I just wanted to post a brief update on where I'm at. It's been 3 weeks now since I had no choice but to walk away from my job. Losing your job is a very humbling, depressing experience. Especially when you've been there awhile, you keep replaying events in your head, wondering if something could have gone differently. And when you realize that no, it couldn't, that this was inevitable and was going to go down the same path, no matter what you did, I guess you feel a little better. But the injustice of what happened stays with you.
I do have anxiety, over where the next dollar's going to be coming from. I've had trouble sleeping, thinking over what to do now. I noticed something, that when I've applied to jobs, I kept telling myself that if I got it, "it was just for now." That's because a lot of jobs I come across aren't jobs that will be stable for 25 or 30 years, or don't have room for growth. But then I realized that when I got this last job, at a liquor store that I managed for over 3 years, that's what I said then, that it'd just "be for now." And now here I am, 3 years later. I feel like Rip Van Winkle. I haven't really been able to do anything of substance or grow as a person because I spent 6 days a week working, at a place where there was no possibility of movement, either upward or anywhere.
Don't get me wrong, things have happened. I took a few classes and finished school (there's actually a funny story about that, but I'll post that at the end, so don't go anywhere). I was able to pay off my 6 thousand dollars in credit card debt. I was able to put a dent in my student loans. I was able to put away some money so I can lay low for awhile and relax, and hold out for a real job, rather than the first thing that came along.
But all I did during those three years was work. Prior to taking this job, I was the local organizer of a presidential campaign. I'd also just started up an organization with a few friends to serve as a hub for progressive issues in the local community where I live. While this wasn't a professional calling, it was very fulfilling for me personally, and really instilled a sense of mission and self-confidence that I don't remember ever having had been there in me. But shortly after starting this job, my boss offered me a 50 or even 60 hour workweek. I was still in pretty bad debt at that time, so that sounded wonderful. So I worked around 50 hours a week from then on. And I had to walk away from my volunteer work. While I probably would do the same now, I still had to pay a pretty big price.
When you're disabled, like I am, and can't drive, you really have to approach the job search from a whole different angle. You see jobs that sound really great, but they're so far away and the only way you can get there is by being on a train for 2 hours. And there are plenty of jobs where I live, if you don't mind flipping burgers or making coffee. Did I tell you how fortunate I was that I was able to put some money away?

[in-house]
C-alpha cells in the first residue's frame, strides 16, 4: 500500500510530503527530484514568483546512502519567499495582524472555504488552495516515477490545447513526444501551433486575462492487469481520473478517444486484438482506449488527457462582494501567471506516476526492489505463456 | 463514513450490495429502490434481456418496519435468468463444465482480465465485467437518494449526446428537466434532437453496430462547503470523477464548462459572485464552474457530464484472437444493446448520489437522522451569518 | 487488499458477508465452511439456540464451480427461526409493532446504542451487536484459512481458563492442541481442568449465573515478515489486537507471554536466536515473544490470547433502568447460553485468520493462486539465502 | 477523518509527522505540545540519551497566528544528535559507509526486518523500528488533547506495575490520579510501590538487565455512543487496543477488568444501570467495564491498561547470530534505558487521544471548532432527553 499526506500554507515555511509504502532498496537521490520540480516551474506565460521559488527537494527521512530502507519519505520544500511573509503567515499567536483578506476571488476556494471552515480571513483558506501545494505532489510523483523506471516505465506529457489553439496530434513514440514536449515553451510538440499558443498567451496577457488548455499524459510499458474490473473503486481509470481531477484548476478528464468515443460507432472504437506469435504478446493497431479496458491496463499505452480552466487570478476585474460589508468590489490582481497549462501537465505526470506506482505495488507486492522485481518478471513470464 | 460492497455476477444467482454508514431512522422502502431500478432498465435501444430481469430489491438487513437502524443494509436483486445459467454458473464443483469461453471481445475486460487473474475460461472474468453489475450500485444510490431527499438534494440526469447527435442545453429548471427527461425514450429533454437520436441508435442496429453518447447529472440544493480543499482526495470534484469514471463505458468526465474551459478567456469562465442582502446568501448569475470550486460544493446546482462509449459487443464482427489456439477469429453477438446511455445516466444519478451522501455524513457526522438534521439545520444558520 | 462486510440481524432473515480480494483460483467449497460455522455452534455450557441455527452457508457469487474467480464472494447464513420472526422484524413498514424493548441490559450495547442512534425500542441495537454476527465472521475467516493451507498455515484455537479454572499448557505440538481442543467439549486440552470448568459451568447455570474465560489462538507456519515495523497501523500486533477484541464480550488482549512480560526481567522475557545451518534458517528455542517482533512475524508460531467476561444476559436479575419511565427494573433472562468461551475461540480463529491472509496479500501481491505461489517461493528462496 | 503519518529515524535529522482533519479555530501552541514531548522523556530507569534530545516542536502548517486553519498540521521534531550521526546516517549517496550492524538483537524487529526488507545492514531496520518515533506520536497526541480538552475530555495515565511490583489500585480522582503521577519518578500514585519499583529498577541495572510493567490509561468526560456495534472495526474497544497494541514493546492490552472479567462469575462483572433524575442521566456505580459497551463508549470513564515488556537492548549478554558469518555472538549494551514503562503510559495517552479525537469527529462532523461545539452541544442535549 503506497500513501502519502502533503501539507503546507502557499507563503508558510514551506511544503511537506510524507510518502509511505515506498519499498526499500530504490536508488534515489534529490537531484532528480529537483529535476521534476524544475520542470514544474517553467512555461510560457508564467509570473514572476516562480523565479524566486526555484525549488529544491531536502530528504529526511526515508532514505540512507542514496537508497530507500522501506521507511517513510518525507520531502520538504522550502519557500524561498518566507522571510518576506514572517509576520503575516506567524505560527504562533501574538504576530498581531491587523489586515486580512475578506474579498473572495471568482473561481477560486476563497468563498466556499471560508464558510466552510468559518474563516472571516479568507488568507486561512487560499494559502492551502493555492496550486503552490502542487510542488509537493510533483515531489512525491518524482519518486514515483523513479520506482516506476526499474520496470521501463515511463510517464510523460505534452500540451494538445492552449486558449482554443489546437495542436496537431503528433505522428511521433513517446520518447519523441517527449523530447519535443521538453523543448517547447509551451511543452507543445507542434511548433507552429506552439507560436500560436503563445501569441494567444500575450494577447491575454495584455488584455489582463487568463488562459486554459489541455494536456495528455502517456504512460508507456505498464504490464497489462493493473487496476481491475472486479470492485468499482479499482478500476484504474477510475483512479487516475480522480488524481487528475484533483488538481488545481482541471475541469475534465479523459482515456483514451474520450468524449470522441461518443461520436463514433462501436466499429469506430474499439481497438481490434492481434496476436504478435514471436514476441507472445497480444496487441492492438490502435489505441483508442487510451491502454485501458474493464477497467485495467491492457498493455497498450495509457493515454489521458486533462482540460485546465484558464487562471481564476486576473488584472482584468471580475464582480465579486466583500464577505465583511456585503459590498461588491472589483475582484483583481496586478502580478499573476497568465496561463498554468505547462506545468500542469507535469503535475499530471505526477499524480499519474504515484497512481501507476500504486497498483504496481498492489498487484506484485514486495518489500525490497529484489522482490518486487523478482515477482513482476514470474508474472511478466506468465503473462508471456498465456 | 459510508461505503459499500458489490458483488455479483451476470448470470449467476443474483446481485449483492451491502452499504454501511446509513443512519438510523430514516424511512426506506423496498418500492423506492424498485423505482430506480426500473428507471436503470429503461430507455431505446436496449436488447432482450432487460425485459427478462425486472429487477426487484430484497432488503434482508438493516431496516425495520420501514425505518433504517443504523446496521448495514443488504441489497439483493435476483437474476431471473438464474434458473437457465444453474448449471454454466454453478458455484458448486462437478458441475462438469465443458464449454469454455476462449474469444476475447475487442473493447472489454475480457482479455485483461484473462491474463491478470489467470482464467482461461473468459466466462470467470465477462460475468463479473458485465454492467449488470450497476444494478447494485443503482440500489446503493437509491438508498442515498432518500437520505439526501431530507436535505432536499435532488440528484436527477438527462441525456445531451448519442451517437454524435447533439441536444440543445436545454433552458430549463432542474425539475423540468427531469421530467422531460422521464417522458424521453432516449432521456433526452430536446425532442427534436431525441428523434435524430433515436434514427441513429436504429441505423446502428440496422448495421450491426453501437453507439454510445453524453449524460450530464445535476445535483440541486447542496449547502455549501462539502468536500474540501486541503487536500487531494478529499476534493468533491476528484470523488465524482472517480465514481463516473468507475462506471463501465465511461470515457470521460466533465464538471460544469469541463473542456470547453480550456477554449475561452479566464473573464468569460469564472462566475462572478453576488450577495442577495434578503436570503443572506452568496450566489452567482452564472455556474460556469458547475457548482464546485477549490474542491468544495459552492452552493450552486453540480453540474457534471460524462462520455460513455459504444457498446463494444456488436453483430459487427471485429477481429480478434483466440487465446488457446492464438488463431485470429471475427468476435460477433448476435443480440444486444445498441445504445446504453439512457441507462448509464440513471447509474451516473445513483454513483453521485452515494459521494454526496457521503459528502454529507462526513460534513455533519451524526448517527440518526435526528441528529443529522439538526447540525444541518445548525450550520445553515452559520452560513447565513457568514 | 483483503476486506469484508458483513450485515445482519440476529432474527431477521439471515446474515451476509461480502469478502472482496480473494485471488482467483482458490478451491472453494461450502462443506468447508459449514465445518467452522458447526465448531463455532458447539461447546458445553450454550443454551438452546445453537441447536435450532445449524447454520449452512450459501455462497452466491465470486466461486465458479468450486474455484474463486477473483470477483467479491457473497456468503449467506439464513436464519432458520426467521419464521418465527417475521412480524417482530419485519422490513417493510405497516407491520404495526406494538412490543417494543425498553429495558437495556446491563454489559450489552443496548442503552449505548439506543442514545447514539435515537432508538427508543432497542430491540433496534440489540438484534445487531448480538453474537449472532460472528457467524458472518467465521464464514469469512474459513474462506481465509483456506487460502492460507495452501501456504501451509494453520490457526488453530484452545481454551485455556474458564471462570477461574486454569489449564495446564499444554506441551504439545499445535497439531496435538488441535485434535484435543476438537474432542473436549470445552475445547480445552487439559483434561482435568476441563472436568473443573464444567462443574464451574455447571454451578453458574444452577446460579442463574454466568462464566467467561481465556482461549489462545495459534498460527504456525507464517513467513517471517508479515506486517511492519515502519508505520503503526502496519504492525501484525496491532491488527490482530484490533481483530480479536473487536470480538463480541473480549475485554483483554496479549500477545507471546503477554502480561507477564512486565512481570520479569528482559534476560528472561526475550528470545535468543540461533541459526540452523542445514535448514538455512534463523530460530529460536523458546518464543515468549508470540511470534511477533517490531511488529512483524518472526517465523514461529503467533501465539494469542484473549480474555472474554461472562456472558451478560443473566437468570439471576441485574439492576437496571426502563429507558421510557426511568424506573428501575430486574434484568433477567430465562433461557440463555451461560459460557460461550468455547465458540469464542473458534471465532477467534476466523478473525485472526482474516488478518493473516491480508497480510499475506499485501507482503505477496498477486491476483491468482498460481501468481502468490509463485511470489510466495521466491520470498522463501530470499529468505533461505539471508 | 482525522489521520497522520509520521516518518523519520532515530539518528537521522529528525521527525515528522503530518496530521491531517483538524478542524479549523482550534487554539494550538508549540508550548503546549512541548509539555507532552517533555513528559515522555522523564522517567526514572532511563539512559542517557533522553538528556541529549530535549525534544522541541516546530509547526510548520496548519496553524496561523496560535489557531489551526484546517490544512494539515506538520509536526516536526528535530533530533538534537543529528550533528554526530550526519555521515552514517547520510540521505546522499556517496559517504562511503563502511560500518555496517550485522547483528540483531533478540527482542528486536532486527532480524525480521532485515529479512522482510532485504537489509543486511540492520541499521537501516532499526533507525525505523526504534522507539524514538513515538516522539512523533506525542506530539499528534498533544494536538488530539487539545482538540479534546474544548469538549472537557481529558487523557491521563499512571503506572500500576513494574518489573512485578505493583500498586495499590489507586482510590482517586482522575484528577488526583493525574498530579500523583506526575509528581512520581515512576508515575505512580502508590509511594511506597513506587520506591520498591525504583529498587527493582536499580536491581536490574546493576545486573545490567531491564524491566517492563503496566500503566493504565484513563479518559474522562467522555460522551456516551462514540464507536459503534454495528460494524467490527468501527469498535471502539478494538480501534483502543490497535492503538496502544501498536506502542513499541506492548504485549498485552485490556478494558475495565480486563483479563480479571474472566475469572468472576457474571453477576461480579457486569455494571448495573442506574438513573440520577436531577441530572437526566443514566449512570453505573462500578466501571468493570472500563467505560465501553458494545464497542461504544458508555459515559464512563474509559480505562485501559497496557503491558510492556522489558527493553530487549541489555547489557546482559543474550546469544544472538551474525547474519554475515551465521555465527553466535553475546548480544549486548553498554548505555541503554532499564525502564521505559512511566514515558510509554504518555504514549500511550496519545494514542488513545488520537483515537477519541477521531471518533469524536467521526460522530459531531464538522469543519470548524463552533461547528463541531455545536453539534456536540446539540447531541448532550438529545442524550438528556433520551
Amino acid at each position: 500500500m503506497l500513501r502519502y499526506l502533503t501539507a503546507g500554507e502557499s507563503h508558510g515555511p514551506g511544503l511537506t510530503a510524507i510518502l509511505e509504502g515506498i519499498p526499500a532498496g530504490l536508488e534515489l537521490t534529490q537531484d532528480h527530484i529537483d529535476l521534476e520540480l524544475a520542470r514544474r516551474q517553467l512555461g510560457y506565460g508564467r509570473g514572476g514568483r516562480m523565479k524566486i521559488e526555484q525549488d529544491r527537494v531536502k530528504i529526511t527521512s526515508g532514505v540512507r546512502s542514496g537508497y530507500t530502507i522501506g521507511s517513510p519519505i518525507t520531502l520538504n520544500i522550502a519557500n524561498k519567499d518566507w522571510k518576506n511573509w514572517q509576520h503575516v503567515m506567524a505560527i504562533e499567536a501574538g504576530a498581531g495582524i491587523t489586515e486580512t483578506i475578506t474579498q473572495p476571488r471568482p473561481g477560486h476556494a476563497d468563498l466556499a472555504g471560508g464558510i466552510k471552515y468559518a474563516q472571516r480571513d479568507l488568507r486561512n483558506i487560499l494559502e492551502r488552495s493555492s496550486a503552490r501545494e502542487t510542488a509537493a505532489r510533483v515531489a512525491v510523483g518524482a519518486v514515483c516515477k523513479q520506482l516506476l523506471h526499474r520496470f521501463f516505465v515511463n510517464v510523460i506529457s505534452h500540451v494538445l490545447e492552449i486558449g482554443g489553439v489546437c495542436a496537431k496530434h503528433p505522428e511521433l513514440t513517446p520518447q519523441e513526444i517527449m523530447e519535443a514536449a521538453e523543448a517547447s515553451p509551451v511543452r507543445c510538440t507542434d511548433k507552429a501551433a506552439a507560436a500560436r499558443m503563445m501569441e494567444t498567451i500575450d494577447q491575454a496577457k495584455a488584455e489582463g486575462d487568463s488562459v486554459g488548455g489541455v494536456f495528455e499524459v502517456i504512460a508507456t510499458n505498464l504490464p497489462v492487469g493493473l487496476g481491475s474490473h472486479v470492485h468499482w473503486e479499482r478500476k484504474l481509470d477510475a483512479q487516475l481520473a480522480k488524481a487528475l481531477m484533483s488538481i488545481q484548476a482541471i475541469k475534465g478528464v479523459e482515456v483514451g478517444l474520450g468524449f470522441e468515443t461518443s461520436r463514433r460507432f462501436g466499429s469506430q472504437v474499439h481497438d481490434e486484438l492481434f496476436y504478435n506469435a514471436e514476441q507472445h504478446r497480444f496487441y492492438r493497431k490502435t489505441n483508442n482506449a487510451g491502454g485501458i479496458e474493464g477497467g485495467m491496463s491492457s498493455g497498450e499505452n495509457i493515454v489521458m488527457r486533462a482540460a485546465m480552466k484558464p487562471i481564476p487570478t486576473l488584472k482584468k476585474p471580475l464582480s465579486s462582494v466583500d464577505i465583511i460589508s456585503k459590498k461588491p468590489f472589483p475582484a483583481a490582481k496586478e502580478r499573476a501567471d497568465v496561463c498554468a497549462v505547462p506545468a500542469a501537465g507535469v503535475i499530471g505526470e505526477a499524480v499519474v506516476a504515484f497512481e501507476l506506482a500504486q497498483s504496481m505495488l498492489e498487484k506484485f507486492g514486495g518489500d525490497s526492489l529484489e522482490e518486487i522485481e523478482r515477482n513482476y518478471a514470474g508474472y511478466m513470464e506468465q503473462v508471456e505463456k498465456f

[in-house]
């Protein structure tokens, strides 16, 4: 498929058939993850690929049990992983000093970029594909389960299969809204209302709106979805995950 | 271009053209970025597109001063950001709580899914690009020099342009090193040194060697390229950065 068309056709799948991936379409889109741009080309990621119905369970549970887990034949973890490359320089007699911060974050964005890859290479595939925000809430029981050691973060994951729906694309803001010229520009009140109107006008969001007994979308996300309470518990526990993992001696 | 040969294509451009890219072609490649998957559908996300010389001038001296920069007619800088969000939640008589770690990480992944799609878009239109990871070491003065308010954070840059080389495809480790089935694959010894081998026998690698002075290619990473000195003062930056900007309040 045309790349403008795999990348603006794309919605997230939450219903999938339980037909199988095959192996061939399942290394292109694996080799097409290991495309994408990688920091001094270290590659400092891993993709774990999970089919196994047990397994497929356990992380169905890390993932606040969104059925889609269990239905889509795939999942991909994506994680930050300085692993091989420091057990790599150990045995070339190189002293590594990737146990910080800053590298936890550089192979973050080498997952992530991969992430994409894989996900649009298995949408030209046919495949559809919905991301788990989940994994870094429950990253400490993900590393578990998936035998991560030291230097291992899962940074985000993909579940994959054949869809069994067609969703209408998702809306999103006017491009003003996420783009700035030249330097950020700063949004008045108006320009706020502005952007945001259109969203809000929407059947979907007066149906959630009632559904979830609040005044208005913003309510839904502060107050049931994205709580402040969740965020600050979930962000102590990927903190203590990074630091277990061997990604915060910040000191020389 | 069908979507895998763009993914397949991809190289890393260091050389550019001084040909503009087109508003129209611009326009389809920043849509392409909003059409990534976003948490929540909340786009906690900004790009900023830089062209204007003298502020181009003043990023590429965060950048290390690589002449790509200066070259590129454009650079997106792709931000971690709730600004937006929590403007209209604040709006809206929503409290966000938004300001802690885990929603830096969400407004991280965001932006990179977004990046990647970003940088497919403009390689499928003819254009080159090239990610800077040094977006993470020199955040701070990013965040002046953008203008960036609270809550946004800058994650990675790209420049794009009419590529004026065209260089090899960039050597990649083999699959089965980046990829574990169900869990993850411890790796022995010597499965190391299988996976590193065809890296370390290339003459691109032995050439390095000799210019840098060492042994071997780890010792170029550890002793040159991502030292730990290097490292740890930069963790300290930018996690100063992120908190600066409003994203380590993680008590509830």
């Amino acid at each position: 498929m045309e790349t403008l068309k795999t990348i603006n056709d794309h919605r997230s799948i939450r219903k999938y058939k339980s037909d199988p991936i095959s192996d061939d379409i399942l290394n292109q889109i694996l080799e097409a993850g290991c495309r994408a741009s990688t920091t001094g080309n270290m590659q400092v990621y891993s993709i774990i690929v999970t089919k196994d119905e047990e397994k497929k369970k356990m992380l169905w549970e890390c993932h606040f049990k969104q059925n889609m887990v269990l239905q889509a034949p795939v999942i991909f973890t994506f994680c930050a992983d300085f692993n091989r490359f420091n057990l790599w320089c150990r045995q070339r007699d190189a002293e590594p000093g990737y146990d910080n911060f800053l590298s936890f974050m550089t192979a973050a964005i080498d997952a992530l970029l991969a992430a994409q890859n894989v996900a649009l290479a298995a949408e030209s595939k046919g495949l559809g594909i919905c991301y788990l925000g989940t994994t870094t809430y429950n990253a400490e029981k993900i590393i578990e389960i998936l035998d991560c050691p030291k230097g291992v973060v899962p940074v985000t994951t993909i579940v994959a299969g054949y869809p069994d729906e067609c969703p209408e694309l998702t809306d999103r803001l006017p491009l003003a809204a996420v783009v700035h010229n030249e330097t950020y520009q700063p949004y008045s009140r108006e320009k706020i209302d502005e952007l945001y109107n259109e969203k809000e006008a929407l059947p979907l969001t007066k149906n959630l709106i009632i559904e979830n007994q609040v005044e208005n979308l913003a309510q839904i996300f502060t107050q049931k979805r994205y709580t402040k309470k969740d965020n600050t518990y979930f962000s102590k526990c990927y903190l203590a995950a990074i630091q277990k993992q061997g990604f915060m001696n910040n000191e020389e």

So now, I'm going to prepare for a second run towards grad school. I initially was going to go to grad school this fall for library science. But I scrapped that for reasons I kind of don't want to get into right now. This time, I'm eying law as the profession I want to be in. I honestly never thought about it as an undergrad because I didn't think I was good enough. But hey, I was able to get my degree, so, why not give it a shot? A good thing about really considering it now is that I have more than a year to prepare. I have a few things I have to worry about, like where the letters of recommendation are coming from, but I hope to resolve them in time. It's a big risk to take, since it's going to cost a lot of money, but my hope is that I'll make the money (and then some) to pay it off.
My fear is that if I don't do this, if I continue on the course I'm on, I'll be drifting from job to job for the rest of my life. A few years here, a few years there. I'm a smart guy, I've busted my ass my whole life just to get to places that most people would take for granted. I have skills that wouldn't have been given to me (by God or whoever) if they weren't meant to be used. So...yeah. LOL. I'll keep you updated.
Oh, and as for that story I promised you. This was around Christmas time, 2005. I felt at that time I was at a pretty good place. I'd paid off my bills, was saving a little bit, I was making pretty good money. My family was trying to persuade me to go back to school, that I shouldn't have to work at the store for the rest of my life. I was really reluctant to do this, because I didn't believe in fixing what wasn't broken. Don't get me wrong, I would have gone back eventually, but all in good time. School wasn't going anywhere. But not long after, I'd hurt my back. It turned out not to be serious and it went away, but at the time, I was scared. I had no health insurance, and really didn't want to put any more stress on it. One day, I go into work. There were deliveries and there were boxes all over the place, to be put away. I told my boss, Debbie Wakefield, about my back and that I'd do my best, but I really had to limit myself. Her response: "So you're telling me these boxes are going to stay on the floor?" Not a hint of concern or compassion in her voice. So, I find it really ironic that my family couldn't get me back into the classroom, but that one remark from my boss, all on its own, did just that. I took the few classes I needed and got my degree. So, Debbie Wakefield, if you ever stumble upon this, I'd like to give my immense thanks to you.